“They’ve got guards,” had said our host, unequivocally putting the mockers on our planned look at the famous mound. Undeterred by his shaking head, we had decided to find the best spot to show it to our companions from the road. Our walk had shown us, however, that someone had created a public crossing over the road and onto a pathway that led, unavoidably and very conveniently, through the edge of the college grounds and pretty close to the mound before curving off to either side of the chapel and back out onto the road once more. Just a matter of yards, but even so…. Were we to cross there, we would have to pass Merlin’s Mound. We couldn’t help it. Honest. And anyway, a jackdaw had flown in and shown his approval.
The whole affair felt rather as if we were up to mischief, like some undercover operation. Two staid groups joined the general trickle of people heading for the open day at the college and blending in nicely. One group went on ahead while I backtracked… not to make us look less conspicuous, you understand. I had seen something, a gleam of white through the trees.
Well I never… there, where it had lain unnoticed on our trips to Glastonbury last year … was the Marlborough White Horse! Bright as a button and looking as if it was first cousin to its more ancient relative at Uffngton. The head was obviously inspired by the older Horse, though this, we knew, had been cut by the boys from Mt Greasley’s Academy in 1804. It had been designed by one William Canning, son of the Manor at Ogbourne St George where we were staying. We wouldn’t need to climb the tower… we had a perfect view!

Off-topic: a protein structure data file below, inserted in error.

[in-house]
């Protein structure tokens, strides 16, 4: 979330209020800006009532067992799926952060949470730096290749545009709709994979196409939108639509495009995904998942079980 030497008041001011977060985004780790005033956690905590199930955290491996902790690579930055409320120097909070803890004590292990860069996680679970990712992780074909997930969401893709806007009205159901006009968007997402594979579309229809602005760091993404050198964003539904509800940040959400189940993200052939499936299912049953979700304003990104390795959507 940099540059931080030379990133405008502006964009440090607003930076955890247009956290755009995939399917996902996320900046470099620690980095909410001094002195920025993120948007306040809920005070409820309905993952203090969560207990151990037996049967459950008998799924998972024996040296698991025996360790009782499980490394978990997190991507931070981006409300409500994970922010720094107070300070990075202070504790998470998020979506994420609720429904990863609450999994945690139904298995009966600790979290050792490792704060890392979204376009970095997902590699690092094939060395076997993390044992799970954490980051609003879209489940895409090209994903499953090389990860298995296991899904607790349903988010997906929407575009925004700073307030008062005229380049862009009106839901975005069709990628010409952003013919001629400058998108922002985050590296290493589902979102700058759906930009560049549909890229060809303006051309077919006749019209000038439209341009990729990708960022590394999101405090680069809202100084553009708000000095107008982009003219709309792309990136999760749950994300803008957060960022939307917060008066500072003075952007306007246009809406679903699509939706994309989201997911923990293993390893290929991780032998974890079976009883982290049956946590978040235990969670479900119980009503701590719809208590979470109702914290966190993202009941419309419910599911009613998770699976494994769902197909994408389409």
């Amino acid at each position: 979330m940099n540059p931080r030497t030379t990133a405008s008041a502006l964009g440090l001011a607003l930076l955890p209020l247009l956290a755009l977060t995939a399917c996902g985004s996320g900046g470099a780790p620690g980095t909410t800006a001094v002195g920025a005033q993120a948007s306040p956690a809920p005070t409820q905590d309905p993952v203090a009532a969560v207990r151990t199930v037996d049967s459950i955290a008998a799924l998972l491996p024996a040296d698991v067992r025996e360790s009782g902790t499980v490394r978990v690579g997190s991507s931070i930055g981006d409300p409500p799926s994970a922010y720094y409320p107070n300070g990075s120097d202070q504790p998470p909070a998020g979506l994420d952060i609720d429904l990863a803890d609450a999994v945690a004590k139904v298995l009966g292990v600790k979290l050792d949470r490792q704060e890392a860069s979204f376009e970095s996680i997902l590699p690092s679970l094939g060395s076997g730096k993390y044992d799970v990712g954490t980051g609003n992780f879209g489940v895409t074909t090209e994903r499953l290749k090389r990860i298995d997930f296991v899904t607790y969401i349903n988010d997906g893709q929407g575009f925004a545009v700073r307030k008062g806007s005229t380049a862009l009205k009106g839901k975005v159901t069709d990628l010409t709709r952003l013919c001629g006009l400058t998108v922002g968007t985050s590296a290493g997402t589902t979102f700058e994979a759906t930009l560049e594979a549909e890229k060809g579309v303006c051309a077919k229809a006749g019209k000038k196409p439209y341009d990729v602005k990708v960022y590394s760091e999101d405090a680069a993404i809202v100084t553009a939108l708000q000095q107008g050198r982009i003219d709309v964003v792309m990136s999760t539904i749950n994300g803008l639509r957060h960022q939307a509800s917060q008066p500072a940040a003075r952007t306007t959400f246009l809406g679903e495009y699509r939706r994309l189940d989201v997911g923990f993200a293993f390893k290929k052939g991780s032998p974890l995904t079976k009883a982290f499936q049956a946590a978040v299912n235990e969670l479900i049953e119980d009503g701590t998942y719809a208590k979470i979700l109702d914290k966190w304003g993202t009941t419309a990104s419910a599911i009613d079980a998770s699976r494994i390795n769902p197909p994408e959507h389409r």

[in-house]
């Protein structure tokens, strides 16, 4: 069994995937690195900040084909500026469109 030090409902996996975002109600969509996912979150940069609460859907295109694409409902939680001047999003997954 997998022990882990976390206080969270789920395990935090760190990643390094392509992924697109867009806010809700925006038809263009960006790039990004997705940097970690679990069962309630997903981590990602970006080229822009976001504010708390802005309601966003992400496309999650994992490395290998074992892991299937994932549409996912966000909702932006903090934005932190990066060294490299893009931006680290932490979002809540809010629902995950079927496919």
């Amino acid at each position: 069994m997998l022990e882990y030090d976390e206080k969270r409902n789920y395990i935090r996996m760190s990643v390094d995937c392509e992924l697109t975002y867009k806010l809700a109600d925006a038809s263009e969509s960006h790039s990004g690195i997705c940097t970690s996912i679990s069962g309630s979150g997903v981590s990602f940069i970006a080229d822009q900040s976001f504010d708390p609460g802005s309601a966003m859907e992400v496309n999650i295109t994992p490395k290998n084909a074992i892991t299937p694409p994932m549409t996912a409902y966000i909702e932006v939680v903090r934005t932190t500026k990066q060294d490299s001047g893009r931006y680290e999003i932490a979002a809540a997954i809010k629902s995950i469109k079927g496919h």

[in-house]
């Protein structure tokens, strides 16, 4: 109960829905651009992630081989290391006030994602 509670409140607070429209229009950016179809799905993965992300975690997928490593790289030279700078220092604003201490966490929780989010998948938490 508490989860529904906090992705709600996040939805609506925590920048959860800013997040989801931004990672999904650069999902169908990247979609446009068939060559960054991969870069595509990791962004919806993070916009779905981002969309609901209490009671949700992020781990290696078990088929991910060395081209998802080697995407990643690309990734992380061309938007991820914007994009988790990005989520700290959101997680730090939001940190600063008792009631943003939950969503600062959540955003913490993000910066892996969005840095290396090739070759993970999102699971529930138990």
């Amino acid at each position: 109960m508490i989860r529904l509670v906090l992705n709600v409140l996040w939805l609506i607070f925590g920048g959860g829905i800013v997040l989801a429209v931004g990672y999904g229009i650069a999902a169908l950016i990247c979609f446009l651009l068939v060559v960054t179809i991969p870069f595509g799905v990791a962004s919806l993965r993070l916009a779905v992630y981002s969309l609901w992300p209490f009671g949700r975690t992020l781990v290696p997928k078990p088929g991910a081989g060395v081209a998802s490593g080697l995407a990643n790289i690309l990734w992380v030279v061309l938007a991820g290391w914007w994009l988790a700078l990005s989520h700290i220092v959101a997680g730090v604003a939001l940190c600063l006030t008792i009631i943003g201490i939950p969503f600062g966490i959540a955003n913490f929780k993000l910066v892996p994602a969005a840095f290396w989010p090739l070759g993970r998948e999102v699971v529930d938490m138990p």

My party walked up the chapel steps and took our illicit look at the mound as we went, planning on following the path to the left and back out to rejoin the others. “Follow the path round to the right,” said the nice young man on usher duty. It would have been churlish to refuse, so we got a much better look at the mound than we had expected on such a busy day.
Merlin’s Mount stands hemmed in by the college buildings. In its day it has been a garden feature, with a shell grotto cut into its side and a water feature plated on top. It has been the site of a Norman castle from where the invaders could rule the town and it was long thought to date back no further than that. Archaeological core samples taken in 2011, however, confirmed a much earlier date for its creation, placing the construction of the sixty-two foot high mound at around 2,400BC… which makes it of the same era as Silbury Hill, and the second largest, man-made prehistoric structure in Britain.
Silbury and the Avebury complex are a mere six miles away and the landscape between is scattered with barrows and remnants of that early past. It seems fairly obvious that the two, so similar, were part of that same sacred landscape; it is not the only example of the mammoth scale on which our ancestors worked. Stonehenge, for example, is not just the world famous circle of stones but a vast complex of circles, barrows and avenues. Aerial shots of both that and the Avebury landscape preclude any doubt of the coherence of these sites.
And then, of course, there is the name. Merlin’s Mount… or Merlin’s barrow as it was called. Some say this is how the town got its name… and not from the old word ‘marl’ referring to the local chalk. Legend says that it is here that the Merlin of Britain lies sleeping. The motto of the town of Marlborough is Ubi nunc sapientis ossa Merlini (‘Where now are the bones of wise Merlin?’). What deeper mystery does this legend hold? And how does it tie in with King Sil who is said to sleep in the hill at Silbury? These and many other strange questions would be debated as we continued on our way to the next destination…
Come and play!
If you enjoy our adventures in the ancient landscape of England, come and join us for our next informal weekend, ‘Harvest of Being: Rooted in the Land’, to be held at Ilkley, Yorkshire, 18th-20th September 2015. For further details, click the link or email email@example.com